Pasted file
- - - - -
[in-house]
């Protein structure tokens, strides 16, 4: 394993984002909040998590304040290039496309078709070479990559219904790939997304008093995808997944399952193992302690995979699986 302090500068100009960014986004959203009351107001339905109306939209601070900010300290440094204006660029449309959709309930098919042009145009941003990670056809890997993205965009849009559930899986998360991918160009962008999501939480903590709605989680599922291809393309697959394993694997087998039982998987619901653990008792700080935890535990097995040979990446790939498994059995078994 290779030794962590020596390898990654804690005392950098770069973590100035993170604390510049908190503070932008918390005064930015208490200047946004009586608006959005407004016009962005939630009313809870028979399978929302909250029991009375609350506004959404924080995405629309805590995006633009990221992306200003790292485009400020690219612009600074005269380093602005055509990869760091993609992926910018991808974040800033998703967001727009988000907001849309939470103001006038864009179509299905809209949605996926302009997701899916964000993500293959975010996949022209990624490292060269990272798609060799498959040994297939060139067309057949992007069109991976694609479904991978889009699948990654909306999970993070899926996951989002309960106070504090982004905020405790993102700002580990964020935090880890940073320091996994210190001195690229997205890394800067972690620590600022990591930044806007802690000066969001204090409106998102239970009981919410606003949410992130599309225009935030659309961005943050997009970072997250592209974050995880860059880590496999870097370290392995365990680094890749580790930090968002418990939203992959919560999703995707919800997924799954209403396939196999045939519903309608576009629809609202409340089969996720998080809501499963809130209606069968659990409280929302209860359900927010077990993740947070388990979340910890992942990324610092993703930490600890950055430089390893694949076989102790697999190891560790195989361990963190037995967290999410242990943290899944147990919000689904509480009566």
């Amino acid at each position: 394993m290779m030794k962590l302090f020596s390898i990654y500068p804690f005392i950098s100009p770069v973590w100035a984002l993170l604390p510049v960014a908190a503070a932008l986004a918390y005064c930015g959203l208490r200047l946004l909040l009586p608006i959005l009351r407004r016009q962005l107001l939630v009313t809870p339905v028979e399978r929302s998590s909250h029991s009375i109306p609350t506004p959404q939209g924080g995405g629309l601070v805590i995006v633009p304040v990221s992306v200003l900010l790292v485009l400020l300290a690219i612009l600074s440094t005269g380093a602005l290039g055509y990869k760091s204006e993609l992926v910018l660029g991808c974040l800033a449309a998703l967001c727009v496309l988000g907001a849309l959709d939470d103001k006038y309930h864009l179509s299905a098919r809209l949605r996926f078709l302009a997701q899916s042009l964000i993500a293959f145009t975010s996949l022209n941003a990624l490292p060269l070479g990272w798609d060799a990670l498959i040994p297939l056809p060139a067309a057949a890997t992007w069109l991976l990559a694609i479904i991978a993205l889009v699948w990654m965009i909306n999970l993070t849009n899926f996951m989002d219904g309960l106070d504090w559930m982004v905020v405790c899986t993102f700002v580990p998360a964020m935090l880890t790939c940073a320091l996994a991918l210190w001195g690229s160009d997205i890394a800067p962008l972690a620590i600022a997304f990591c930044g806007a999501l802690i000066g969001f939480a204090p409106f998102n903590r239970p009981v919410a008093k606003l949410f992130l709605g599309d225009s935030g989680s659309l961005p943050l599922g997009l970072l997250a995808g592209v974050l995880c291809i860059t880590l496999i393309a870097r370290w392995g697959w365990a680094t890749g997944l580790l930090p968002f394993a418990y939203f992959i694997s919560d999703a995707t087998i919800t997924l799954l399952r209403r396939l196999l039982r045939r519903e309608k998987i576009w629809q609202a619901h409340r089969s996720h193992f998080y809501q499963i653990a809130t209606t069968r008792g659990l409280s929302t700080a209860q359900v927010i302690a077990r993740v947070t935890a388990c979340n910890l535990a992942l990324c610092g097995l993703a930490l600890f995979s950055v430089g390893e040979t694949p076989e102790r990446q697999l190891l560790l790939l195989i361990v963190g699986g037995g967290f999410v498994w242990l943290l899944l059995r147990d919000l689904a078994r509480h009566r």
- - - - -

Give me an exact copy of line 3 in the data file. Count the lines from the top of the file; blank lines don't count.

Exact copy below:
């Amino acid at each position: 394993m290779m030794k962590l302090f020596s390898i990654y500068p804690f005392i950098s100009p770069v973590w100035a984002l993170l604390p510049v960014a908190a503070a932008l986004a918390y005064c930015g959203l208490r200047l946004l909040l009586p608006i959005l009351r407004r016009q962005l107001l939630v009313t809870p339905v028979e399978r929302s998590s909250h029991s009375i109306p609350t506004p959404q939209g924080g995405g629309l601070v805590i995006v633009p304040v990221s992306v200003l900010l790292v485009l400020l300290a690219i612009l600074s440094t005269g380093a602005l290039g055509y990869k760091s204006e993609l992926v910018l660029g991808c974040l800033a449309a998703l967001c727009v496309l988000g907001a849309l959709d939470d103001k006038y309930h864009l179509s299905a098919r809209l949605r996926f078709l302009a997701q899916s042009l964000i993500a293959f145009t975010s996949l022209n941003a990624l490292p060269l070479g990272w798609d060799a990670l498959i040994p297939l056809p060139a067309a057949a890997t992007w069109l991976l990559a694609i479904i991978a993205l889009v699948w990654m965009i909306n999970l993070t849009n899926f996951m989002d219904g309960l106070d504090w559930m982004v905020v405790c899986t993102f700002v580990p998360a964020m935090l880890t790939c940073a320091l996994a991918l210190w001195g690229s160009d997205i890394a800067p962008l972690a620590i600022a997304f990591c930044g806007a999501l802690i000066g969001f939480a204090p409106f998102n903590r239970p009981v919410a008093k606003l949410f992130l709605g599309d225009s935030g989680s659309l961005p943050l599922g997009l970072l997250a995808g592209v974050l995880c291809i860059t880590l496999i393309a870097r370290w392995g697959w365990a680094t890749g997944l580790l930090p968002f394993a418990y939203f992959i694997s919560d999703a995707t087998i919800t997924l799954l399952r209403r396939l196999l039982r045939r519903e309608k998987i576009w629809q609202a619901h409340r089969s996720h193992f998080y809501q499963i653990a809130t209606t069968r008792g659990l409280s929302t700080a209860q359900v927010i302690a077990r993740v947070t935890a388990c979340n910890l535990a992942l990324c610092g097995l993703a930490l600890f995979s950055v430089g390893e040979t694949p076989e102790r990446q697999l190891l560790l790939l195989i361990v963190g699986g037995g967290f999410v498994w242990l943290l899944l059995r147990d919000l689904a078994r509480h009566r």